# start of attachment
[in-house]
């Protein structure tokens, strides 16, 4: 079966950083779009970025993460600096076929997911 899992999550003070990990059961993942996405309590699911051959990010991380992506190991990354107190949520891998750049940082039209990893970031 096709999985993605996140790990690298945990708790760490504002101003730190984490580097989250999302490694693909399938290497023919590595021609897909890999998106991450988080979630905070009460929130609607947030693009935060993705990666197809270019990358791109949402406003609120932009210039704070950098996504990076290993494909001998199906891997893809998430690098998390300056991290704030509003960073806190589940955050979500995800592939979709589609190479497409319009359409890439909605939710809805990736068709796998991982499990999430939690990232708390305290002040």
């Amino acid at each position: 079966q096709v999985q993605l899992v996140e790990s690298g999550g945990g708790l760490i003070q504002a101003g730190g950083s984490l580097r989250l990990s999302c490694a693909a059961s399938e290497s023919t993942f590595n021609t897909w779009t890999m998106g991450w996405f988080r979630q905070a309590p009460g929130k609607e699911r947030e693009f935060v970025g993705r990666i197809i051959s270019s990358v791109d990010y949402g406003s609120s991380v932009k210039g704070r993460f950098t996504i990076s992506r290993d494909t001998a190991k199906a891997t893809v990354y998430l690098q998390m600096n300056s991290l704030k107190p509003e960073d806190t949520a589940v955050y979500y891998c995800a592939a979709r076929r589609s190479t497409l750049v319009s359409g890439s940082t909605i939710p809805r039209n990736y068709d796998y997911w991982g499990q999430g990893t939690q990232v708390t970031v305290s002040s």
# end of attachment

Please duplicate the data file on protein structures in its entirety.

[in-house]
């Protein structure tokens, strides 16, 4: 079966950083779009970025993460600096076929997911 899992999550003070990990059961993942996405309590699911051959990010991380992506190991990354107190949520891998750049940082039209990893970031 096709999985993605996140790990690298945990708790760490504002101003730190984490580097989250999302490694693909399938290497023919590595021609897909890999998106991450988080979630905070009460929130609607947030693009935060993705990666197809270019990358791109949402406003609120932009210039704070950098996504990076290993494909001998199906891997893809998430690098998390300056991290704030509003960073806190589940955050979500995800592939979709589609190479497409319009359409890439909605939710809805990736068709796998991982499990999430939690990232708390305290002040």
């Amino acid at each position: 079966q096709v999985q993605l899992v996140e790990s690298g999550g945990g708790l760490i003070q504002a101003g730190g950083s984490l580097r989250l990990s999302c490694a693909a059961s399938e290497s023919t993942f590595n021609t897909w779009t890999m998106g991450w996405f988080r979630q905070a309590p009460g929130k609607e699911r947030e693009f935060v970025g993705r990666i197809i051959s270019s990358v791109d990010y949402g406003s609120s991380v932009k210039g704070r993460f950098t996504i990076s992506r290993d494909t001998a190991k199906a891997t893809v990354y998430l690098q998390m600096n300056s991290l704030k107190p509003e960073d806190t949520a589940v955050y979500y891998c995800a592939a979709r076929r589609s190479t497409l750049v319009s359409g890439s940082t909605i939710p809805r039209n990736y068709d796998y997911w991982g499990q999430g990893t939690q990232v708390t970031v305290s002040s």